Banks’ vocal frustration with technology providers

Community banks express frustration with what they say is a lack of market competition for enterprise banking technology providers, reports in The Wall Street Journal said Thursday (April 11).

Companies such as Fiserv, Fidelity National Information Services (FIS) and Jack Henry & Associates control the majority of basic banking services market, connecting financial institutions and FinTechs to the infrastructure to manage their own banking operations. But community banks tell reporters that their control of the market is starting to lead to unfavorable contracts with smaller players, and this prevents these small FIs from being able to compete with the big ones.

“Small lenders and some industry groups say onerous service provider contracts and sometimes poor digital offerings have made it more difficult to keep up with large competitors,” the publication said. “The executives of some small banks say they feel like they are becoming franchises of the major vendors because they are so dependent on their technology.”

Fiserv, FIS and Jack Henry have secured 90% of US banks with less than $ 1 billion in revenue as customers, Celent data shows, and continue to secure greater market share because their B2B services extend beyond basic infrastructure and into areas such as helping institutions launch websites and mobile applications.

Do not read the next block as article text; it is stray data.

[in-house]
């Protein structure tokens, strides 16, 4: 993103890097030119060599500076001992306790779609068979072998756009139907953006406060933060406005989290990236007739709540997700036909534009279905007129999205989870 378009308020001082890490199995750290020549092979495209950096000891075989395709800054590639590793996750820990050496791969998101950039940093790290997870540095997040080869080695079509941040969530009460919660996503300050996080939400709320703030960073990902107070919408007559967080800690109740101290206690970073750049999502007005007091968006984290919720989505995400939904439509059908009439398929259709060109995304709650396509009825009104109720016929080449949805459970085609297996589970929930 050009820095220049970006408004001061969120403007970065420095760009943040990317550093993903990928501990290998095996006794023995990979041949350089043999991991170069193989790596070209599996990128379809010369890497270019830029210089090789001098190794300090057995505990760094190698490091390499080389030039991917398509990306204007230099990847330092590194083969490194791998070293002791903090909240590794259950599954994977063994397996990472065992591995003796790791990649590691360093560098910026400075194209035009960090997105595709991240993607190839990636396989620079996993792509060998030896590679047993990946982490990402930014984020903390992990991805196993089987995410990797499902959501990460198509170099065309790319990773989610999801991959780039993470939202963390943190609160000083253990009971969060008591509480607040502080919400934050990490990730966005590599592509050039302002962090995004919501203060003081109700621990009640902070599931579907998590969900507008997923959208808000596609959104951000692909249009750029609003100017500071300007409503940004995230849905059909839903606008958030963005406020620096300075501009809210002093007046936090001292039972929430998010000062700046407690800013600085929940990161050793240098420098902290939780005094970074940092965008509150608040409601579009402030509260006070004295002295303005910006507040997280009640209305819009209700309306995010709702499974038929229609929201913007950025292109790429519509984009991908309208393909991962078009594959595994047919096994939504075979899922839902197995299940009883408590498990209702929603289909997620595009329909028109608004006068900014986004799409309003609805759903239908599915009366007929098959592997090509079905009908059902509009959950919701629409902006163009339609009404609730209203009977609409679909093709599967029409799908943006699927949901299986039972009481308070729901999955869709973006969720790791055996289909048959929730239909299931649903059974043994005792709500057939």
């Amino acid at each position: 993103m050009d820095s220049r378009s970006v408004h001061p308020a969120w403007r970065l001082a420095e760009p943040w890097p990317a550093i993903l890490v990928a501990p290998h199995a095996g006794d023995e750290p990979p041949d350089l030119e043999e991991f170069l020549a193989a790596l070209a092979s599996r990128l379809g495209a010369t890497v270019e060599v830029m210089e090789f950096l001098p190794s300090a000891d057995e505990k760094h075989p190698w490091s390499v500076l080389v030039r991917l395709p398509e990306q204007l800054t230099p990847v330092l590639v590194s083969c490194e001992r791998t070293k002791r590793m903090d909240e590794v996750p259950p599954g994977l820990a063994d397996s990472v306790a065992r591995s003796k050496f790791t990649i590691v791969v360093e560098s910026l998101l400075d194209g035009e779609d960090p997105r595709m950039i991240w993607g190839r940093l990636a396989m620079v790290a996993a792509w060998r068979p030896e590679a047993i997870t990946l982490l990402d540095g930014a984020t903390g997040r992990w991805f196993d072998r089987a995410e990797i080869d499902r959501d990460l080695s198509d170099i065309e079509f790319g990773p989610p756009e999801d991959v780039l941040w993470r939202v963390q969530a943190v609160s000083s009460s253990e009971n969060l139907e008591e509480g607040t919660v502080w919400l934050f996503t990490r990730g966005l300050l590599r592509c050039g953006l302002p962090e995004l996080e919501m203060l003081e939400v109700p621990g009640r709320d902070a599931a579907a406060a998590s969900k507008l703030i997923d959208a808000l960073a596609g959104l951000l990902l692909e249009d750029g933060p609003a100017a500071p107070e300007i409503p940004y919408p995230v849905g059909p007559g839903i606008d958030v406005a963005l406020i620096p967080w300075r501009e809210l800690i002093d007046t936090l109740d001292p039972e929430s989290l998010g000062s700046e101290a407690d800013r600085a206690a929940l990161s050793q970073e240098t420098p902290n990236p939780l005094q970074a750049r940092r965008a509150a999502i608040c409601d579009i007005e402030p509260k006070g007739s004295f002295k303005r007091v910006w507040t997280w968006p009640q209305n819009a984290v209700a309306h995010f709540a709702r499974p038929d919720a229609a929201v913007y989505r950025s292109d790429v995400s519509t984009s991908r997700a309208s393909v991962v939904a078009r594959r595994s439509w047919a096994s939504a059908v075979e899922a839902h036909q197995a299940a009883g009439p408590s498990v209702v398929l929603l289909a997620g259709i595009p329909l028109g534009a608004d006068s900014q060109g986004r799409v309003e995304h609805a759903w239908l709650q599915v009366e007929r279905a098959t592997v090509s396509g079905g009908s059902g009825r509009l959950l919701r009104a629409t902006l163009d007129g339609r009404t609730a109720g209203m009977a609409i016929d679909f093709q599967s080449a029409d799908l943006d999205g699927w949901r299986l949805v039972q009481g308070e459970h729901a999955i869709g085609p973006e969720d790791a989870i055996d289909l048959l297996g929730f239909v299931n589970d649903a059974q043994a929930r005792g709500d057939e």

Community banks say their services are often too expensive and can sometimes be delayed. One bank, New Jersey-based Millington Bank, owes the FIS $ 4 million if it sells, the WSJ said, citing court documents. This equates to almost a year of bank profits.

Some companies have started to take legal action, look to smaller FinTech competitors, or negotiate contracts to fix issues they face, according to reports.

American Bankers Association chief executive Rob Nichols told the outlet that in conversations with thousands of bank executives, the common factor behind their challenges is the struggle with major vendors.

The ABA recently took steps to inject more competition into the primary vendor space by investing in Finxact, a smaller player in the space that offers services on a subscription model, earlier this year.

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